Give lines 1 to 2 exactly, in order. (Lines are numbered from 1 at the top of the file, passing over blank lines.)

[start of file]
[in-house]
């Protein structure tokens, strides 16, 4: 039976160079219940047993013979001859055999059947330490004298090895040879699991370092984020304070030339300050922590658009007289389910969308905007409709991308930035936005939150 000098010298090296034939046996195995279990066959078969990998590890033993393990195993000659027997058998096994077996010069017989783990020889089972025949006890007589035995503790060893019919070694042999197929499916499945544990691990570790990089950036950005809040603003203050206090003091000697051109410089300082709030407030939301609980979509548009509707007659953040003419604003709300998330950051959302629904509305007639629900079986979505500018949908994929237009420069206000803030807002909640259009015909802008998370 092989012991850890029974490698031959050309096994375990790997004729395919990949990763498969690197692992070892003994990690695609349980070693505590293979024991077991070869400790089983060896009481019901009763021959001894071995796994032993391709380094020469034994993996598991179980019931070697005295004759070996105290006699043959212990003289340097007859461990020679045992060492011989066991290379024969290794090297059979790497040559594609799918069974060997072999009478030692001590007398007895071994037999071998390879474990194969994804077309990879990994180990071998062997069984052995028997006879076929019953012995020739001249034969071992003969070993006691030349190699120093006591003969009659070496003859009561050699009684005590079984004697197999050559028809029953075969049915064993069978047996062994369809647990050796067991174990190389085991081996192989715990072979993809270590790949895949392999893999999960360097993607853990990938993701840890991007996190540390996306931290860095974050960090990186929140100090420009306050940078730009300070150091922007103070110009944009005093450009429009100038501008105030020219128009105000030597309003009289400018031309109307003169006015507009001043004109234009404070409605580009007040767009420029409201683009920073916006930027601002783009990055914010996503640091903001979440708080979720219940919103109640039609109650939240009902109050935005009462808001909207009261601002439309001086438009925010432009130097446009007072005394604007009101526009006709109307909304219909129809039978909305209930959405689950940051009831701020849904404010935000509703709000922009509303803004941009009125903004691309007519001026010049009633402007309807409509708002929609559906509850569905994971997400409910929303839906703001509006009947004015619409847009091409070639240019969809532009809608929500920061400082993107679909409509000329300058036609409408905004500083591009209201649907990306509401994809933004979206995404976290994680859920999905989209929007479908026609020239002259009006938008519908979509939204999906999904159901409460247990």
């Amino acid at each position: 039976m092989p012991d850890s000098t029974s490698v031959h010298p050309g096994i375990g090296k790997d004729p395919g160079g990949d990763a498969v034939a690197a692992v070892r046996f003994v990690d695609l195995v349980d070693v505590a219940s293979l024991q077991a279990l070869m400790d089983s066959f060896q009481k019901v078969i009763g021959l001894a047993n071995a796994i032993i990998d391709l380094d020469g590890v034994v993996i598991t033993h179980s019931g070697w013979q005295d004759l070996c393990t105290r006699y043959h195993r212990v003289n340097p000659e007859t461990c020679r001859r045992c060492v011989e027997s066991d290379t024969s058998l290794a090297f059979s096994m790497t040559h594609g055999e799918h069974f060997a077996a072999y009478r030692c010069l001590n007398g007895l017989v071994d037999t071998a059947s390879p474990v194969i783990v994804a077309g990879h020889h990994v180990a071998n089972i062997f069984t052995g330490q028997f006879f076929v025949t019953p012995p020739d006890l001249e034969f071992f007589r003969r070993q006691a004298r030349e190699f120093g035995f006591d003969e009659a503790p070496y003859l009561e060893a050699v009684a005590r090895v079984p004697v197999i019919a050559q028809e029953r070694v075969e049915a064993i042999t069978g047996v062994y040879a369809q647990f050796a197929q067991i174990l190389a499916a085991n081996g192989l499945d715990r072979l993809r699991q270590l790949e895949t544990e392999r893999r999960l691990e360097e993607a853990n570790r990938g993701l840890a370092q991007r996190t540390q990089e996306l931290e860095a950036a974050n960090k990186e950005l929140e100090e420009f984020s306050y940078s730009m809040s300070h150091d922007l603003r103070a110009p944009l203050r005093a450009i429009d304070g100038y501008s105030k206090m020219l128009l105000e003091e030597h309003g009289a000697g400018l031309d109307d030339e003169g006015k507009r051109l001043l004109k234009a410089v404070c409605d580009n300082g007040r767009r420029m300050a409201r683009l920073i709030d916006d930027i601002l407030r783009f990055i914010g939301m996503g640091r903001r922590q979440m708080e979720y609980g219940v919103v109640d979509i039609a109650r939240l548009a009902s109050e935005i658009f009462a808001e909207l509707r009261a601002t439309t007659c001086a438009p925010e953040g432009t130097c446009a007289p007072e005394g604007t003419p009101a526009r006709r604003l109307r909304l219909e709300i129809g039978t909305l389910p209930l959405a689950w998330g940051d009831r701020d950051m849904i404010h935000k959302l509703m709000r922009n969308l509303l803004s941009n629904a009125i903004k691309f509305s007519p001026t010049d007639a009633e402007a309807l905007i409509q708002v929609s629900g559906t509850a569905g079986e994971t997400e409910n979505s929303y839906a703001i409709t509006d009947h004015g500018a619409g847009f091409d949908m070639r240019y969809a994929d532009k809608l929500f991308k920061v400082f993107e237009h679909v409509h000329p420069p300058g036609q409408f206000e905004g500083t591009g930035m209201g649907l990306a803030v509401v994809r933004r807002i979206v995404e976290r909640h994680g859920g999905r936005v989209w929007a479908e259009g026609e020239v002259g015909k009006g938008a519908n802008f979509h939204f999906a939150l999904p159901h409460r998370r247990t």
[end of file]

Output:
[in-house]
């Protein structure tokens, strides 16, 4: 039976160079219940047993013979001859055999059947330490004298090895040879699991370092984020304070030339300050922590658009007289389910969308905007409709991308930035936005939150 000098010298090296034939046996195995279990066959078969990998590890033993393990195993000659027997058998096994077996010069017989783990020889089972025949006890007589035995503790060893019919070694042999197929499916499945544990691990570790990089950036950005809040603003203050206090003091000697051109410089300082709030407030939301609980979509548009509707007659953040003419604003709300998330950051959302629904509305007639629900079986979505500018949908994929237009420069206000803030807002909640259009015909802008998370 092989012991850890029974490698031959050309096994375990790997004729395919990949990763498969690197692992070892003994990690695609349980070693505590293979024991077991070869400790089983060896009481019901009763021959001894071995796994032993391709380094020469034994993996598991179980019931070697005295004759070996105290006699043959212990003289340097007859461990020679045992060492011989066991290379024969290794090297059979790497040559594609799918069974060997072999009478030692001590007398007895071994037999071998390879474990194969994804077309990879990994180990071998062997069984052995028997006879076929019953012995020739001249034969071992003969070993006691030349190699120093006591003969009659070496003859009561050699009684005590079984004697197999050559028809029953075969049915064993069978047996062994369809647990050796067991174990190389085991081996192989715990072979993809270590790949895949392999893999999960360097993607853990990938993701840890991007996190540390996306931290860095974050960090990186929140100090420009306050940078730009300070150091922007103070110009944009005093450009429009100038501008105030020219128009105000030597309003009289400018031309109307003169006015507009001043004109234009404070409605580009007040767009420029409201683009920073916006930027601002783009990055914010996503640091903001979440708080979720219940919103109640039609109650939240009902109050935005009462808001909207009261601002439309001086438009925010432009130097446009007072005394604007009101526009006709109307909304219909129809039978909305209930959405689950940051009831701020849904404010935000509703709000922009509303803004941009009125903004691309007519001026010049009633402007309807409509708002929609559906509850569905994971997400409910929303839906703001509006009947004015619409847009091409070639240019969809532009809608929500920061400082993107679909409509000329300058036609409408905004500083591009209201649907990306509401994809933004979206995404976290994680859920999905989209929007479908026609020239002259009006938008519908979509939204999906999904159901409460247990």